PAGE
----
Down Memory Lane, October 9 2020

Duncan Brown has written a book, titled Boyhood Memories of the Wee Toon, about his childhood.
Duncan Brown has written a book, titled Boyhood Memories of the Wee Toon, about his childhood.

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Duncan Brown’s boyhood memories of the Wee Toon

The family of the late Duncan Brown has given the Courier permission to serialise his booklet, Boyhood Memories of the Wee Toon, in our Down Memory Lane pages.

The booklet – in which the former toy-shop proprietor reminisces about shops, industries and shares numerous anecdotes from his childhood – was printed and published just a couple of weeks before he died on August 11, aged 95.

Last week, we concluded the booklet’s first chapter, titled Longrow and Town Centre. This week comes the next chapter, titled Growing up in the Thirties.

Growing up in the Thirties

In the 1930s, nobody counted calories or worried about excessive sugar in fizzy drinks. They were there to be enjoyed if you had the pennies to buy them.

What we called the ‘Lemonade Factory’ was at Castleacres and trading as ‘Bengullion Aerated Waters’, it sold a wide range of soft drinks.

The lady who delivered their products was a well-known character by the name of Minnie MacFarlane, but always referred to as ‘Meenie Farlane’. She dressed as a man, complete with a gent’s soft hat which had seen better days. Meenie could take heavy crates on and off her lorry with seemingly no effort at all!

Next to the Lemonade Factory was the Campbeltown Laundry run by the Johnstone family. Not only did we have a laundry, we also had a mangle shop in Burnside Street where, for a small sum of money, one could wring out the worst of the water from the heavy items such as bedding.

Very few houses had washing machines in those days, so the ‘mangle solution’ must have been a blessing.

We had no medical surgery in the thirties and, as far as I can remember, we only had three doctors. They were Doctors: Brown, Peters and McCallum. The former two shared a consulting room at Joe Donald’s chemist shop and the latter had a consulting room at Revie’s chemist shop at 64 Longrow.

Incidentally, Dr Brown was awarded the Military Cross for bravery in rescuing wounded men from No Man’s Land in the First World War.

We only had three doctors, but we had six chemist shops in the town; four of them were in Longrow. They were: Gavin Thomson’s, The Medical Hall, Archie Revie’s and Mr Morrison’s. The others were ex-provost Archie MacEachran’s in Kirk Street and Joe Donald’s in Longrow South. The Medical Hall sounds very grand but it was actually a small shop owned by Mr Elliot.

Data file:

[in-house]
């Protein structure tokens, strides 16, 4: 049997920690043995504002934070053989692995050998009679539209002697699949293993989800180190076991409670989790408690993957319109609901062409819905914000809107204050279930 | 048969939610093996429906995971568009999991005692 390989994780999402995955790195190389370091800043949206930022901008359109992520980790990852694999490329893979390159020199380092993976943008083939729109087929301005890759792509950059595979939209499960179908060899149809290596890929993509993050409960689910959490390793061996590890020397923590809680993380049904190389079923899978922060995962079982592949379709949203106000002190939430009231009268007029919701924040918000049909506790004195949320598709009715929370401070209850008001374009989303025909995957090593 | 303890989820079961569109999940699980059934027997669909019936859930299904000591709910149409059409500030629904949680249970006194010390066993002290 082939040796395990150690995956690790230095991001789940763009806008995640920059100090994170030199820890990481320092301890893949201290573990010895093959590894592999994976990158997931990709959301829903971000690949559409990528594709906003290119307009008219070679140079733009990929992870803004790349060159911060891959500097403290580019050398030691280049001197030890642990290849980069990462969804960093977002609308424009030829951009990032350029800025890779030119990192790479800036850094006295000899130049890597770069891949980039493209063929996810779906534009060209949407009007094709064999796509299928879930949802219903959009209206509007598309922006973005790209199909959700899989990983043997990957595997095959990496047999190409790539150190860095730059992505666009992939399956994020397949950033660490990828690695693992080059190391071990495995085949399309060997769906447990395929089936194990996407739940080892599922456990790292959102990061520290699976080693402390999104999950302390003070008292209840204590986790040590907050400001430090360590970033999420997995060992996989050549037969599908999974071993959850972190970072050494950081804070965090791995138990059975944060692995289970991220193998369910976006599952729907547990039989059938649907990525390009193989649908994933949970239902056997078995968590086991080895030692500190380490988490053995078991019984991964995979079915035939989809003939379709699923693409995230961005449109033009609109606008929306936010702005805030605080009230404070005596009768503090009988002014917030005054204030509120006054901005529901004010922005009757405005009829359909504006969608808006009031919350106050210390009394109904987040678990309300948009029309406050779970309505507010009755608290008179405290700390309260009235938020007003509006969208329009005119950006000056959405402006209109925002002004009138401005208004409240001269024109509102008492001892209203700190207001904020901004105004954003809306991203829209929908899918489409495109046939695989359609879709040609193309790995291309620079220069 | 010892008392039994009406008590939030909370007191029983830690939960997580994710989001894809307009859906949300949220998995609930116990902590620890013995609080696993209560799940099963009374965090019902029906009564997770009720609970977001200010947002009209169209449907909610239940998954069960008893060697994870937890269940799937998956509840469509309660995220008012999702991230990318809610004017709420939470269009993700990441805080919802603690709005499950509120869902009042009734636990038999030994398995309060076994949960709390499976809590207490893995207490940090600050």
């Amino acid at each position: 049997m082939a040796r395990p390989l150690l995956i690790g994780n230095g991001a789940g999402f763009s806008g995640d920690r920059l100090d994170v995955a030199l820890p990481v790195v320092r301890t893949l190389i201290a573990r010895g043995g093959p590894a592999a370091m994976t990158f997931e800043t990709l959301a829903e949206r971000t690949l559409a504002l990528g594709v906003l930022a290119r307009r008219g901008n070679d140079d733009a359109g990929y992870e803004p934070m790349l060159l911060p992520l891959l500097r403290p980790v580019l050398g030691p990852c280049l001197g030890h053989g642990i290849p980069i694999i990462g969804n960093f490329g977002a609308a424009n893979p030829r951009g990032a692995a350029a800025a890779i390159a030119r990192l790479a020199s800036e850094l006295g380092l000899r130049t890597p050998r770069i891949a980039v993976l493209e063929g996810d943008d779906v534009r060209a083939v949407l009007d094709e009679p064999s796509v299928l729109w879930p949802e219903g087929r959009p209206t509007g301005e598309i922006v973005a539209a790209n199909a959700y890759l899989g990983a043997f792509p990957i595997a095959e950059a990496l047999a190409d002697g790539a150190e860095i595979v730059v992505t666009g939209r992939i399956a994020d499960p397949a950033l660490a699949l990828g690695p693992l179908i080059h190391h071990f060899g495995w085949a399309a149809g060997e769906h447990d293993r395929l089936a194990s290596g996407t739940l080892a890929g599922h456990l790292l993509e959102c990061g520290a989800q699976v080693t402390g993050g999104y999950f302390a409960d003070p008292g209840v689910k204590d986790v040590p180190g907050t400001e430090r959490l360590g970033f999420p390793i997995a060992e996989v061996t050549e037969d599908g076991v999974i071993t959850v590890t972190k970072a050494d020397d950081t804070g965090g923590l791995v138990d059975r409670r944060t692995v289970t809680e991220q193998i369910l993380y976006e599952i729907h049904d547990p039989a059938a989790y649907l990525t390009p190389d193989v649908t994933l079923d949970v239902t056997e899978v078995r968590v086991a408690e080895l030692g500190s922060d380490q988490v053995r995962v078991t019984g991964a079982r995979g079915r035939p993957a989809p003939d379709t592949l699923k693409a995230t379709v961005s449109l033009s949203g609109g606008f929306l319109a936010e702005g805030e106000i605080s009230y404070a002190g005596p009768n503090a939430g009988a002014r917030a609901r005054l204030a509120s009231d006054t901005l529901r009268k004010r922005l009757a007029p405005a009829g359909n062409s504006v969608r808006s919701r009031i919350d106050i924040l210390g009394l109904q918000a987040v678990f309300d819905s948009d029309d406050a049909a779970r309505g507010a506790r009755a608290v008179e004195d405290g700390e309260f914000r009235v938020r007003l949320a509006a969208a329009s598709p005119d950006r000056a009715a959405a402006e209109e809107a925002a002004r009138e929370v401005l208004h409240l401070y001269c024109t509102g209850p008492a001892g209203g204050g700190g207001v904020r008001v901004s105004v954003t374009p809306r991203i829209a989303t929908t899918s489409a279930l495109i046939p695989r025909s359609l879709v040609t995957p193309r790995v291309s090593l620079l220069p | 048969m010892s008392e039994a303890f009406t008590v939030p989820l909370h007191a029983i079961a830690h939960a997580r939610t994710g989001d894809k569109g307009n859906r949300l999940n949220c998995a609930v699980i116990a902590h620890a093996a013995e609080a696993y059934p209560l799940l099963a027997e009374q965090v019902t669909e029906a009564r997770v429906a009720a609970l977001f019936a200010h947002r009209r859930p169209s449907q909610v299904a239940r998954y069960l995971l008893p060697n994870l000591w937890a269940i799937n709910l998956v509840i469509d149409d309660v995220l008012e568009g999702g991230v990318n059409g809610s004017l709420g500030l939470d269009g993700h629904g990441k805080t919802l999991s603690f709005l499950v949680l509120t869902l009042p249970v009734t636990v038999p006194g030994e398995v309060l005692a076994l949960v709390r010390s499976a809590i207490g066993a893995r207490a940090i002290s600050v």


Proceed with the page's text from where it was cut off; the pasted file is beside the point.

We had three coal stores in Kinloch Road and one in Glebe Street. Coal was sold in one-hundredweight bags for around a couple of shillings per bag. Each four-wheeled car carried about 30 bags and was drawn by a single Clydesdale horse.

Although coal may have been cheap, lots of people had a struggle in the thirties to make ends meet. I remember seeing a ploy to get coal for nothing! The railway engines, employed on the Machrihanish Line, used to stop just outside Kintyre Park to fill up with water. We saw young men, with shopping bags, armed with small stones which they started to throw at the railway engine. The railway crew retaliated with small pieces of coal, which they hurled at their ‘attackers’ who then promptly filled their bags with the missiles and took to their heels.

No one appeared to be hurt and we youngsters stayed safe in our hiding place until the action was over. Looking back on it, I’m sure the two men on the engine were sympathetic and regarded it as a bit of fun.

There were quite a few characters in the town, but the best known was Charlie Greenwood. He was a tramp in a long ragged black coat tied at the waist with a thin piece of rope. He also had a long black beard and obviously hadn’t seen soap or water for many years.

He sometimes carried a very large stick, but, despite this, he was quite harmless.

During the war, he was challenged one night by a guard saying: ‘Who goes there?’ to which Charlie replied: ‘Mahone’ – the name of an infamous murderer from the past!

The following day, Charlie was taken to the mental asylum in Lochgilphead for his own safety, but I can’t confirm the accuracy of this story since I was overseas at the time.

Another character was Brass Broon (no relation!). Brass, a well-known poacher, wore a large, long coat which was said to have a number of very deep pockets in hold his haul of dead rabbits.

Sam Boo (I don’t know his proper name) was another gent of no fixed abode, but he was certainly cleaner and a bit tidier than Charlie Greenwood. I remember seeing Sam buying a large currant stone from Ronnie MacSporran, the baker.

As soon as he left the shop, he began to pick out the currants and proceed to eat them. As soon as they were finished, he threw away the rest of the scone and went on his weary way.